The SpaceX Dragon capsule, named Endurance, made contact with the forward point of the ISS’ Harmony module at 5:01 pm EDT. The docking operation was completed 10 minutes later while the two spacecraft were flying over the Atlantic Ocean.
At 6:45 pm EDT, the hatch between Endurance and the ISS opened and the Crew-5 astronauts boarded the orbiting laboratory 10 minutes later.
The astronauts, NASA’s Nicole Mann and Josh Cassada, Japan's Koichi Wakata and Russian cosmonaut Anna Kikina will live on the ISS for five months.
Nicole Mann and Anna Kikina are both spaceflight rookies and are both making history. Mann is the first Native American woman in space, while Kikina is the first cosmonaut to fly on a SpaceX capsule.
Kikina is also the first Russian cosmonaut to launch into space from US soil in over 20 years.
SpaceX’s Dragon capsule was also used back in 2021 to transport the Crew-3 mission to the ISS and back. SpaceX currently operates four Dragon capsules which are tested and refurbished before each flight.
The Dragon capsule used for this mission, Endurance, was a combination of new and previously flown components. The new components included a new heat shield, parachutes and nose cone.
SpaceX is known for using refurbished rockets, but the Crew-5 launched in a Falcon 9 rocket fitted with a brand-new, first-stage booster.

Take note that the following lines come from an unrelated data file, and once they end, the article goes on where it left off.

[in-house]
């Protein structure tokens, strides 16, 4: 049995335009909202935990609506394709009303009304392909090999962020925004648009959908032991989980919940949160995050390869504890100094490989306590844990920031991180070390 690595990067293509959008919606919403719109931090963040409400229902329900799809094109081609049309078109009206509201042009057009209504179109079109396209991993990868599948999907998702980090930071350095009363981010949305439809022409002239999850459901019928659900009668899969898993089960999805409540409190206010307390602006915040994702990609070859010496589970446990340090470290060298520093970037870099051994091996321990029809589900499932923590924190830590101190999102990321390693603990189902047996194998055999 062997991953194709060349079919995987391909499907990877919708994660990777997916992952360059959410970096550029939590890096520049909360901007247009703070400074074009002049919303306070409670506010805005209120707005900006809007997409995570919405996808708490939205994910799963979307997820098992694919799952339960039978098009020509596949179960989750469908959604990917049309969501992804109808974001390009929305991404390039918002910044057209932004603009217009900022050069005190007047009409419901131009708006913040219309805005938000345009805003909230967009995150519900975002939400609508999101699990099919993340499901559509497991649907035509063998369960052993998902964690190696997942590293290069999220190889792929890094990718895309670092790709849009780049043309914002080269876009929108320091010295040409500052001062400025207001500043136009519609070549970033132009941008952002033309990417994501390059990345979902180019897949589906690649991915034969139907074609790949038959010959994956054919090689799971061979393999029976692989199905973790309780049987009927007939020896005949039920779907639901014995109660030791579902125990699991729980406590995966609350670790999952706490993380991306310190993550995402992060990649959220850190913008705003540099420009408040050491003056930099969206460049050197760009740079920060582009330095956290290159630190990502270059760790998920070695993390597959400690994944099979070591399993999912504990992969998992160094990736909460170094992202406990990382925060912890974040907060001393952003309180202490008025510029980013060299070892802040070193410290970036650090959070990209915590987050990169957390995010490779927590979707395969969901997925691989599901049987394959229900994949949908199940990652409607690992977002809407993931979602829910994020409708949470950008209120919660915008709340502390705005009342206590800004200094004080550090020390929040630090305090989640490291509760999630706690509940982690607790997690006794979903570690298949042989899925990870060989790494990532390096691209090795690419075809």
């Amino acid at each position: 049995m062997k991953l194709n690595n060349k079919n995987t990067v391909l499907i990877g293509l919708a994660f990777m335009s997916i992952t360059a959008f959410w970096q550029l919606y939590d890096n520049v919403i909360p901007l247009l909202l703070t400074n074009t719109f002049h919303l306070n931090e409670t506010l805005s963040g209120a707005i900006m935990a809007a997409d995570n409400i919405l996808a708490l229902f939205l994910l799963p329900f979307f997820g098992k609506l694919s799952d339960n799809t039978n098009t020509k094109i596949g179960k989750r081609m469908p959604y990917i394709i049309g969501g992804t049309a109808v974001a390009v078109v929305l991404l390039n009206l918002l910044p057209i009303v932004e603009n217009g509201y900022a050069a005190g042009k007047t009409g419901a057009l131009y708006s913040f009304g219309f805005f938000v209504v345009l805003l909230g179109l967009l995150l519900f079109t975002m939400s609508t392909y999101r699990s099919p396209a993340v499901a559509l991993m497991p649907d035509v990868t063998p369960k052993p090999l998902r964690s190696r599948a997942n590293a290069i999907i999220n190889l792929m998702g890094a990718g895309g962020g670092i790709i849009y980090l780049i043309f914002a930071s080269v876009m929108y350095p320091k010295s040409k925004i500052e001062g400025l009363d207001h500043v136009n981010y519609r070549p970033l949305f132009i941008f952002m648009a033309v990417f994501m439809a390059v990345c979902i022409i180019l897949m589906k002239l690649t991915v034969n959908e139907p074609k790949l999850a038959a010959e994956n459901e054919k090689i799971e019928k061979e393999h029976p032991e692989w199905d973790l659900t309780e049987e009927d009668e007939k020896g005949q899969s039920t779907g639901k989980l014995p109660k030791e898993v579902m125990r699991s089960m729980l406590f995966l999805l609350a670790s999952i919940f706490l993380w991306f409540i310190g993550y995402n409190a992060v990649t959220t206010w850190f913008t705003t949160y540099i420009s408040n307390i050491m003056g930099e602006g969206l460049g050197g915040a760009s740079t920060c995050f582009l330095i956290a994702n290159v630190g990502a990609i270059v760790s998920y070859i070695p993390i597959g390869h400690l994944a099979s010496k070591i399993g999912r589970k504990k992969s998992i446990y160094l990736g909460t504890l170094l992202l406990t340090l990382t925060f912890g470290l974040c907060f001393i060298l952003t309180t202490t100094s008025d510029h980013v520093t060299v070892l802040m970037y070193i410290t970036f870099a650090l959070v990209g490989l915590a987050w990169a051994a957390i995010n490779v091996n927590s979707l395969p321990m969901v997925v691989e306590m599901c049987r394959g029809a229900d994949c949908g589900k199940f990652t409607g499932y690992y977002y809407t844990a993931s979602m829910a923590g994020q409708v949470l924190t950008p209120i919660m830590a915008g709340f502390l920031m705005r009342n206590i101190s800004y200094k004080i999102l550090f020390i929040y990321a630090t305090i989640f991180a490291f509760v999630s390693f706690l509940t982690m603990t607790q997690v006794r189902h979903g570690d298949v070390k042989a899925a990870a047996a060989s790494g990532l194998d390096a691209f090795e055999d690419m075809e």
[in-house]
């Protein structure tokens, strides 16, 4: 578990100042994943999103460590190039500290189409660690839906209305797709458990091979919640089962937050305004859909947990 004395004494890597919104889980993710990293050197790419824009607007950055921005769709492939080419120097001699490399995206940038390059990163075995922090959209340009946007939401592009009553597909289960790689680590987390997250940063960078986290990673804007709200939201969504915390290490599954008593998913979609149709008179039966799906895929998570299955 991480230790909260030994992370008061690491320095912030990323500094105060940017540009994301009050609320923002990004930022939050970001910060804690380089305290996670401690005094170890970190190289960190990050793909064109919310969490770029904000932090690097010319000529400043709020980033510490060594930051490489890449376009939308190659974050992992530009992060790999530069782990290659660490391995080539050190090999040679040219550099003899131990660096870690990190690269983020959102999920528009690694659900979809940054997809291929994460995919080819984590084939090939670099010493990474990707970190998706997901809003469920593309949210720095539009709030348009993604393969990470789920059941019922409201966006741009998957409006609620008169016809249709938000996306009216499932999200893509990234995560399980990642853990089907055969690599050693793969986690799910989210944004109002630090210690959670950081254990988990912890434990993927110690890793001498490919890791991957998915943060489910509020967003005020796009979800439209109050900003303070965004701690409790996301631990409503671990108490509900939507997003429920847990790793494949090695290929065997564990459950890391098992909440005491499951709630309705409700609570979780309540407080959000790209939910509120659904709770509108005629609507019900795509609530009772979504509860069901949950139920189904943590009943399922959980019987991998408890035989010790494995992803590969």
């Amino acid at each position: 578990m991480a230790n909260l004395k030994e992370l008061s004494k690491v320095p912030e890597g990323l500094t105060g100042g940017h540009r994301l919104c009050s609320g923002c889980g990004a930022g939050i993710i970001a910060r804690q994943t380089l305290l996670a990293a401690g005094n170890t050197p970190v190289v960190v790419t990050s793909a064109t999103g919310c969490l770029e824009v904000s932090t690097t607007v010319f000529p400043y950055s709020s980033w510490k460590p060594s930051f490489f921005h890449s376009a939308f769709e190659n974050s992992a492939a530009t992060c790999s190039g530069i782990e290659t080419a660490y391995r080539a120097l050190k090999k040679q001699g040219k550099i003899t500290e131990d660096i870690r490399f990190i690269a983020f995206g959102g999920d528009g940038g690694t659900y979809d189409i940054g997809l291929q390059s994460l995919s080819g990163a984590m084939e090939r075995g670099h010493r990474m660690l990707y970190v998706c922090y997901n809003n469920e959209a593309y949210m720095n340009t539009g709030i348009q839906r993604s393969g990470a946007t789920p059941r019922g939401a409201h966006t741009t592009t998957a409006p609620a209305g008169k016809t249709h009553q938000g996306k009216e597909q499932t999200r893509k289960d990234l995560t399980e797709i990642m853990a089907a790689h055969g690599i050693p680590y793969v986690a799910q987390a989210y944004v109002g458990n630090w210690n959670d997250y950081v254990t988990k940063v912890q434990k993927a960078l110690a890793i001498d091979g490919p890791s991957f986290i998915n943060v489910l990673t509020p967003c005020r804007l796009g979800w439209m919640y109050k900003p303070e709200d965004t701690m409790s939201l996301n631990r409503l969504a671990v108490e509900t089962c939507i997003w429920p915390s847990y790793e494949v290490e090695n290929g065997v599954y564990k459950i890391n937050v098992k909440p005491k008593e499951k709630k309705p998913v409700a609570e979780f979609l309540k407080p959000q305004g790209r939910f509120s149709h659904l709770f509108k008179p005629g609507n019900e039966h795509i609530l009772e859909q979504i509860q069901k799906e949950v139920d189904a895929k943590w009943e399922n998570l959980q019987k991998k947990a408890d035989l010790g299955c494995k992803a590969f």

Steve Stich, manager of NASA’s commercial crew program, said in a post-launch press conference, “Every time SpaceX puts a new booster in the fleet, they continue to make … safety improvements.
“We like the reflown boosters, but … getting a new booster gets us some upgrades and some safety improvements, which we appreciate a massive amount,” he said.
The Crew-5 astronauts will be joining seven crew members already onboard the ISS, four of which belong to the Crew-4 mission.
The arrival of Crew-5 begins the countdown for Crew-4’s return home in hopefully a week.
Sarah Walker, director for Dragon mission management at SpaceX, commented that the exact timing of Crew-4’s return home is dependent on the weather on the coast of Florida.
“So, we’ll continue to watch the weather … the vehicle that is onboard supporting the Crew-4 mission is healthy, and we’ll just watch for those conditions to safely bring the crew home.”
Liam McAneny is a journalist who has written and edited for his University International Relations journal. He graduated with a Bachelor of Arts (International Relations) and Bachelor of Laws from the University of Wollongong in 2021. He joined Momentum Media in 2022 and currently writes for SpaceConnect and Australian Aviation. Liam has a keen interest in geopolitics and international relations as well as astronomy.
Send Liam an email at: [email protected]
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